Joan Copjec Bibliography Definition

Metaphor, symbol, irony, litotes, hendiadys, zeugma — the figures that allow us to approach language with sophistication seem to have less purchase on visual experience. Film theorist, Joan Copjec, joining the Brown faculty as professor of modern culture and media, has been working to enhance our ability to speak about what we see.

Joan Copjec has observed the Department of Modern Culture and Media at Brown for a long time, since the days it was doing business as the Program in Semiotics. She knew many of the early professors through her own work in cinema. “The department was always forward-looking, part of the vanguard of theory in the United States,” she said.

Now she arrives on campus as a colleague. Like the department itself, Copjec focuses her theoretical lens on a broad range of interests: cinema, psychoanalysis, feminism, philosophy, political theory, and architecture.

She began studying modern English literature, earning a bachelor’s degree at Wheaton College (with a minor in classics) and a master’s at the University of Wisconsin–Madison, where she began her doctoral work. This work led her into cinema studies and an ever-expanding course of inquiry.

“The English doctoral program required proficiency in a minor field,” she said. “I took some film courses simply to fulfill that requirement and my aspirations changed almost immediately. Before that moment I had never stopped to think that images — the entire visual field — could be discussed with the same level of sophistication as one brings to discussions of the written word. I decided to abandon my dissertation and to start all over by switching to film.”

She entered the world of cinema studies via the Orson Welles Film School in Cambridge, Mass., and then moved to England to study in the Film Unit of the Slade School of Fine Art, University College, London. As it turned out, she was studying film in real time, at the very moment it was emerging as an independent discourse. “It was a very exciting moment,” she said. “Screen magazine was publishing foundational texts and holding regular readers’ meetings. Weekend schools were put together outside the universities, which did not allow film courses to be taught as part of the regular curriculum. Filmmaker coops and alternative cinemas were popping up all over. This was all pioneering work. As a result of living through this adventure, I sometimes refer to myself as a ‘first-generation film theorist.’”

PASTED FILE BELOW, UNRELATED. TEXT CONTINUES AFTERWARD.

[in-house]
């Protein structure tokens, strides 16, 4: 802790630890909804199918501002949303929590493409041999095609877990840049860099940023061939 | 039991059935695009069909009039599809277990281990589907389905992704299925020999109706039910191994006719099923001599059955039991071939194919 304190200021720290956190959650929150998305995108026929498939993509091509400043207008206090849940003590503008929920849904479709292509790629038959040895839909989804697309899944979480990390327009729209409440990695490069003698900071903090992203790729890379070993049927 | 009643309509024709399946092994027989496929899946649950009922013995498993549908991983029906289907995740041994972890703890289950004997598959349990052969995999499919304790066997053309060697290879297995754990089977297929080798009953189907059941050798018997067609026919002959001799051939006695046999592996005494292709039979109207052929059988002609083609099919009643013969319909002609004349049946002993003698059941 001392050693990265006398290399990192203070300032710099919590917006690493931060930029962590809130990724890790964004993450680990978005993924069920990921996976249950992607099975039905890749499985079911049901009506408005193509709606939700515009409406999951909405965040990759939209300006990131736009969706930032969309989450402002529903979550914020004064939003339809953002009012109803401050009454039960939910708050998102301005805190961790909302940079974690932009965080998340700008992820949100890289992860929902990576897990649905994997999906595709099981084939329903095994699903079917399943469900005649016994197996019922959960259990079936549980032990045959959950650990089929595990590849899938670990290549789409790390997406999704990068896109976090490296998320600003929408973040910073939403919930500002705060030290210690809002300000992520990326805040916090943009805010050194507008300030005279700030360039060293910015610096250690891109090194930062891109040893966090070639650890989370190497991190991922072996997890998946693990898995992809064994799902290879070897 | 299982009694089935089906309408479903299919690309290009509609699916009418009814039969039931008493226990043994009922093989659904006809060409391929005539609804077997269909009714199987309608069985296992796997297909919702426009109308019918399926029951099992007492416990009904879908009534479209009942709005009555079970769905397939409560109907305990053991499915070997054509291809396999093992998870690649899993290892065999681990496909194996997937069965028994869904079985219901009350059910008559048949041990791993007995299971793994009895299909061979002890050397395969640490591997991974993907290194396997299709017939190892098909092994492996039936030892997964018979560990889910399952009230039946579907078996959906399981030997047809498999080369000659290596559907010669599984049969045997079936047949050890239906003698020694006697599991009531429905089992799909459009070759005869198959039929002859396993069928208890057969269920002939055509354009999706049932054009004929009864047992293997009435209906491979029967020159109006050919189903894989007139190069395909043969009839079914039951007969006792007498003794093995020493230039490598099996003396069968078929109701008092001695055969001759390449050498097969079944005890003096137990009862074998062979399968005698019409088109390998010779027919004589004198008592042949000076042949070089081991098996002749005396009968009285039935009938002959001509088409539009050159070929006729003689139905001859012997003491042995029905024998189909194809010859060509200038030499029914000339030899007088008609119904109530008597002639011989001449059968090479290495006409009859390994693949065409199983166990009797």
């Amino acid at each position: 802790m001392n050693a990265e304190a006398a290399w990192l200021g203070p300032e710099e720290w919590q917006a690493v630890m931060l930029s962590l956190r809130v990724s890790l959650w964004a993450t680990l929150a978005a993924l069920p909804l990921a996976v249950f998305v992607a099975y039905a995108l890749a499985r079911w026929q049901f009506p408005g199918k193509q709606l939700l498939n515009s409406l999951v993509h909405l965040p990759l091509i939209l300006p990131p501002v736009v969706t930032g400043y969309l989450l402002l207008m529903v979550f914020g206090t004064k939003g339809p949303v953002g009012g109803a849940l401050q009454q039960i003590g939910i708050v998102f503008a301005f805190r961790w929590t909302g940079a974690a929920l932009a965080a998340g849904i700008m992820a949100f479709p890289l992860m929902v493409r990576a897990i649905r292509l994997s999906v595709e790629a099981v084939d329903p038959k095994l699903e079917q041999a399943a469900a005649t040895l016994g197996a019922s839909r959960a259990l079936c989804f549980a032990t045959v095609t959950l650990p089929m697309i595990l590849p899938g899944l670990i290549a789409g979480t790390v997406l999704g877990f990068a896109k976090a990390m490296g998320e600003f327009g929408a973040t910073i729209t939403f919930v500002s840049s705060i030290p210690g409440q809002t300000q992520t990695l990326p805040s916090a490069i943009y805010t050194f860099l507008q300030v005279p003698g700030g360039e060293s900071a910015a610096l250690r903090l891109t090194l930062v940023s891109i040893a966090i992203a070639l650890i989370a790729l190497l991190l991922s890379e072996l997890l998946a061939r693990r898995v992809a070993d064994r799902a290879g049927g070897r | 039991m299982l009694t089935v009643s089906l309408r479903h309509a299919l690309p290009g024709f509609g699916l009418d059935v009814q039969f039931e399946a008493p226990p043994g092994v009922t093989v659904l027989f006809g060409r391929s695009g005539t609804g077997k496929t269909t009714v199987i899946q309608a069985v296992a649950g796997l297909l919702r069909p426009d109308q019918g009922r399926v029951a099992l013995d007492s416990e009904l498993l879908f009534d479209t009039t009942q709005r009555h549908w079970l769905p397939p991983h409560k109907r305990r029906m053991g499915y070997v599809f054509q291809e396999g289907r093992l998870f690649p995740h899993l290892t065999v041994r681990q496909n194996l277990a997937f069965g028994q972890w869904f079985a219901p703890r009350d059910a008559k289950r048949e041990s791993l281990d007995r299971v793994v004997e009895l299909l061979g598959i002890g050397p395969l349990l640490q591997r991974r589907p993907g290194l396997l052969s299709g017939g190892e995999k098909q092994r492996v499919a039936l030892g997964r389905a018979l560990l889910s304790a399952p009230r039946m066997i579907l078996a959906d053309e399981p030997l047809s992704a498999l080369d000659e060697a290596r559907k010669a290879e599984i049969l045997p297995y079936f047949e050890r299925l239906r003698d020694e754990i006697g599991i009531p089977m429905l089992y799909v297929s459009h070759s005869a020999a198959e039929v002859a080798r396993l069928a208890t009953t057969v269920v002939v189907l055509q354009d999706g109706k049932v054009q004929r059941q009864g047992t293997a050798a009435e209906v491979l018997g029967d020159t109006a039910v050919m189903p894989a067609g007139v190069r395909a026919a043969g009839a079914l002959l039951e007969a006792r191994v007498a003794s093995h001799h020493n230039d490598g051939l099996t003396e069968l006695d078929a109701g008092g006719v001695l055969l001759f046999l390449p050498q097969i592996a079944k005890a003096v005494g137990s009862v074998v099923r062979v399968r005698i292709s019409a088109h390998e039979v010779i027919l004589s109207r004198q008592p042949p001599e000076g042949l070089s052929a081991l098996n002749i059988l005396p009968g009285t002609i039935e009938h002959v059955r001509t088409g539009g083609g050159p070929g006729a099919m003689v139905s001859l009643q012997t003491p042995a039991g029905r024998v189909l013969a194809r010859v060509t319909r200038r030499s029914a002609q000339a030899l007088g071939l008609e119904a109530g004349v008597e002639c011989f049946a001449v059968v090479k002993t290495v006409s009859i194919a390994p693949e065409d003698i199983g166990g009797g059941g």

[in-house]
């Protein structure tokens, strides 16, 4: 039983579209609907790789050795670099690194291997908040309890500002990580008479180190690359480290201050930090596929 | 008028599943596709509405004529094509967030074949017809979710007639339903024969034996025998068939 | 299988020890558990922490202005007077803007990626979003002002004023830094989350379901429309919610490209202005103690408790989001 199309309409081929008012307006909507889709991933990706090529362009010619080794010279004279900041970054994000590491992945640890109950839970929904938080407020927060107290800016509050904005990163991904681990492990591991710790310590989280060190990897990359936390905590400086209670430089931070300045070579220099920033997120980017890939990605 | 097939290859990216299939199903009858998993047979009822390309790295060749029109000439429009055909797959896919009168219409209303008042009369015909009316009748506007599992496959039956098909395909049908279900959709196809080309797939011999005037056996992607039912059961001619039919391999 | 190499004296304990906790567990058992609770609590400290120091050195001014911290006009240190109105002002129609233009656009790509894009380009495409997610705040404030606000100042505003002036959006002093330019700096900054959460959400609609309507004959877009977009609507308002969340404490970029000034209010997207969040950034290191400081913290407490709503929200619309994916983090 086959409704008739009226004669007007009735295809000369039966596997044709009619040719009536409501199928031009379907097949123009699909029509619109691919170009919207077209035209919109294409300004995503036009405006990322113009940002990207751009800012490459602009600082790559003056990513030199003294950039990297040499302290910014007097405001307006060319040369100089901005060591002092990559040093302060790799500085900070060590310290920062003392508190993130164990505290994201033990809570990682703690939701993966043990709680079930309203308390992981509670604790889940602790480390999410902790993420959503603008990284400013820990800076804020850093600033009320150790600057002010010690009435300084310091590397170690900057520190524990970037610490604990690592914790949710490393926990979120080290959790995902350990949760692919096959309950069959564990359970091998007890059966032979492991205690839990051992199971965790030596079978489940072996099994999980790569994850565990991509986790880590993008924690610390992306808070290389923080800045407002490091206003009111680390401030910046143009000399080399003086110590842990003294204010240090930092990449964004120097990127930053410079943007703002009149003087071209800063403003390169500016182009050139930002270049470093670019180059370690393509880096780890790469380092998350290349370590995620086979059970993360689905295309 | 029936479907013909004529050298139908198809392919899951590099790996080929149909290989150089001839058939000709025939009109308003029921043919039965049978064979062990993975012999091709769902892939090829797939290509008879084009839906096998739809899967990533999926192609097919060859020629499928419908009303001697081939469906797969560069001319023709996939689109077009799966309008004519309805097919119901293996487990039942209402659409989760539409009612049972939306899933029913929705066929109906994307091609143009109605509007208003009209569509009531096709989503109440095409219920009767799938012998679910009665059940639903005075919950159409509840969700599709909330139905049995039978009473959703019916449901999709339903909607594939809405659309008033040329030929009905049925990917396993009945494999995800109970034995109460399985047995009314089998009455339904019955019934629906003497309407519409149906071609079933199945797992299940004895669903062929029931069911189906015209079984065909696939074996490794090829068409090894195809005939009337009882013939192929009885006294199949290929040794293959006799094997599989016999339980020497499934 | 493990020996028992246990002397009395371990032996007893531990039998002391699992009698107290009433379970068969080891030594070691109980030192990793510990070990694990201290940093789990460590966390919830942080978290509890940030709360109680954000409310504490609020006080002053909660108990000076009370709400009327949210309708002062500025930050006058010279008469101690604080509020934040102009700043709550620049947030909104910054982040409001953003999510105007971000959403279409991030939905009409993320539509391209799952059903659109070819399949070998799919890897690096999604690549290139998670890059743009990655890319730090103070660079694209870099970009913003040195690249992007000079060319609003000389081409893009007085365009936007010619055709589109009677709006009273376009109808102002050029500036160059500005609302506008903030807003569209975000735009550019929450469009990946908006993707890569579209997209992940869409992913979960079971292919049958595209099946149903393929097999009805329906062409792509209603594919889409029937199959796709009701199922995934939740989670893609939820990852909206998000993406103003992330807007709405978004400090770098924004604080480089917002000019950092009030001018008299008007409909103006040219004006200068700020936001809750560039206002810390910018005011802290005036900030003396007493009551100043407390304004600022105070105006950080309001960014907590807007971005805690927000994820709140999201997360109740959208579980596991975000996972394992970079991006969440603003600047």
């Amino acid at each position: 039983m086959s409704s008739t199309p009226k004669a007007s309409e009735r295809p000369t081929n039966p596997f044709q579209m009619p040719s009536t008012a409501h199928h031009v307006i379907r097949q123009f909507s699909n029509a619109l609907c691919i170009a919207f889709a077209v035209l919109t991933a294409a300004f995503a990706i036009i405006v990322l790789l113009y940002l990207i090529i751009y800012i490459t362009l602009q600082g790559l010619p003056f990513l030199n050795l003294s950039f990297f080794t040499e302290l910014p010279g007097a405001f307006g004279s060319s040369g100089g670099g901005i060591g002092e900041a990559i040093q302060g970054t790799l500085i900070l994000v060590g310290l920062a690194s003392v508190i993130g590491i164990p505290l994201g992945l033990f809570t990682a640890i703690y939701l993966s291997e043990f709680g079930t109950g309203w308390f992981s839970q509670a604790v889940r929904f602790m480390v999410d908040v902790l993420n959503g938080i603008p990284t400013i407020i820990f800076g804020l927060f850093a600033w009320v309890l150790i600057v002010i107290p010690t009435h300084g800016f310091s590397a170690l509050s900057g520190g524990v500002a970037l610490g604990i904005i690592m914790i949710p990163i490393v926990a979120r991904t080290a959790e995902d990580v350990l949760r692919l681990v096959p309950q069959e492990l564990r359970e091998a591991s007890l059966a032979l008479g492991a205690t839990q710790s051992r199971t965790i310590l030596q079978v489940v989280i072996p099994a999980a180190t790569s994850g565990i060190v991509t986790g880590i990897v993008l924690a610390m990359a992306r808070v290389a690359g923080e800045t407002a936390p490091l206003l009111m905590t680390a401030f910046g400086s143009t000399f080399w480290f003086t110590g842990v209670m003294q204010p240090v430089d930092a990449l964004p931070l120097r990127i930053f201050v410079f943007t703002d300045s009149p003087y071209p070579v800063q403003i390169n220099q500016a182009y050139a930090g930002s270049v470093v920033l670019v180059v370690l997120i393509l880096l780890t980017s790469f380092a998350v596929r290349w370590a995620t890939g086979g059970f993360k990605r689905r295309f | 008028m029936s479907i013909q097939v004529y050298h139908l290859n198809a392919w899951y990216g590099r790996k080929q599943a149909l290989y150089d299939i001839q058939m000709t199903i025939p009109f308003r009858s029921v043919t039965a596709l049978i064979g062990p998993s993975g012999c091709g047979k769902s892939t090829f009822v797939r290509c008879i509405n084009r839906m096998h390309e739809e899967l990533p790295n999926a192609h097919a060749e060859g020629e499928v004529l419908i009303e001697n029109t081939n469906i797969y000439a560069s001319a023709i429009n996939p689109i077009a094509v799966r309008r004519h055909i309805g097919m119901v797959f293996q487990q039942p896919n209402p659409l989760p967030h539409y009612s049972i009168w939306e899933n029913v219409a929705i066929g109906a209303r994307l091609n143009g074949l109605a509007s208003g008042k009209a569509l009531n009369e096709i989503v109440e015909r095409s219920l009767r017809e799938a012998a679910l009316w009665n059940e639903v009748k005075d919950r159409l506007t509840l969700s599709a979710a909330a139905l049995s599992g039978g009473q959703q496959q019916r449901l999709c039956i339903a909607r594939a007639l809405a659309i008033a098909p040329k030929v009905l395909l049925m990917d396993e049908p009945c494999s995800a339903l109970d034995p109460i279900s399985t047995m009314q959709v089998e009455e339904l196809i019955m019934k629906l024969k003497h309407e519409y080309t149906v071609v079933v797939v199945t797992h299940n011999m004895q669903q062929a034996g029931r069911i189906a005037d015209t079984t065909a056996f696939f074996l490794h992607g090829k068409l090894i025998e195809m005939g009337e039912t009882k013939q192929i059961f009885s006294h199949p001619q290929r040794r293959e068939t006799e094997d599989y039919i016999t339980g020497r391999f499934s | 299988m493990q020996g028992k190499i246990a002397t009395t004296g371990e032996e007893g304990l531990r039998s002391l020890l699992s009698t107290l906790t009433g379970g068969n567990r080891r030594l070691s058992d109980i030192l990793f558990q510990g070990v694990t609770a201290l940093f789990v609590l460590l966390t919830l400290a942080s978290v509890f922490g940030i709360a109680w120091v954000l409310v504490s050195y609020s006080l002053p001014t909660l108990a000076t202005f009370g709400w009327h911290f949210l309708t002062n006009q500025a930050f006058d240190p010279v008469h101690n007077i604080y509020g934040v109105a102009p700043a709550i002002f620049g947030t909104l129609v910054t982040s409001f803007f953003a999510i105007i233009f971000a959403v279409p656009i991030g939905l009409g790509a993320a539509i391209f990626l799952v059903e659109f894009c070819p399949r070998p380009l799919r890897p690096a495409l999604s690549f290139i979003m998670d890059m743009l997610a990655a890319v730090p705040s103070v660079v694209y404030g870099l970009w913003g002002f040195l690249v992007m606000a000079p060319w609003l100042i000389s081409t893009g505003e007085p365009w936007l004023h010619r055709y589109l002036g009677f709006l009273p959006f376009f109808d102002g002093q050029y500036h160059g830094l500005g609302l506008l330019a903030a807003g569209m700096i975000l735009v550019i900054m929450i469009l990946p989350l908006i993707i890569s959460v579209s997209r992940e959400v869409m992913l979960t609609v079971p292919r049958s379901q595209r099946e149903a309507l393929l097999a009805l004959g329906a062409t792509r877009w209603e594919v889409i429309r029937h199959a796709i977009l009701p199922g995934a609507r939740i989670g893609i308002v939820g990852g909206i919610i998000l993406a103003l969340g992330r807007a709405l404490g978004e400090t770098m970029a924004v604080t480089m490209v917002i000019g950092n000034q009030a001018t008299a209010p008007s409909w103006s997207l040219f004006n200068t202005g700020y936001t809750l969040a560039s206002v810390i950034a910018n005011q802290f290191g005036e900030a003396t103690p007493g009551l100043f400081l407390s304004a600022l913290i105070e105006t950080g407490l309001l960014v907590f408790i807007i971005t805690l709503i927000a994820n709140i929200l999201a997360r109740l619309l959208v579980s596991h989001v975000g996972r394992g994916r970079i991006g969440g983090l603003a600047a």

The fledgling field of film was obliged to boot-strap its way into existence by borrowing from other discourses, primarily Marxism, psychoanalysis, and semiotics. In addition to her studies at the Slade School, Copjec began to attend courses in architecture and semiotics around London, to attend Marxist conferences, and to become more and more fascinated with the psychoanalytic theory of Jacques Lacan. Economical — she claims not to like to leave behind or “waste” knowledge she has gained — she has kept up with all these fields. She became a fellow at the Institute for Architecture and Urban Studies in New York (where she met and worked for a time with Anthony Vidler, who is also joining the Brown faculty this fall in the department of History of Art and Architecture); taught architecture and film theory at a variety of architecture schools; and was a long-time editor of the influential art journal, October, and of a book series, S, at Verso Press. But it was psychoanalytic theory to which she devoted most of her attention over the last two decades, serving as director of the Center for the Study of Psychoanalysis and Culture at the University at Buffalo and publishing the journal Umbr(a), which she founded in 1995 with her graduate students there.

Copjec has been a prolific scholar. She has written or edited 11 books, published nearly 60 essays in books and journals, and has given lectures at more than 160 conferences in the United States and internationally. Her work has been translated into a dozen languages.

Her most recent work, which is focused on the cinema of Abbas Kiarostami, the Iranian filmmaker, and medieval Islamic philosophy, will be published in her next book, tentatively titled Cloud: Between Paris and Tehran.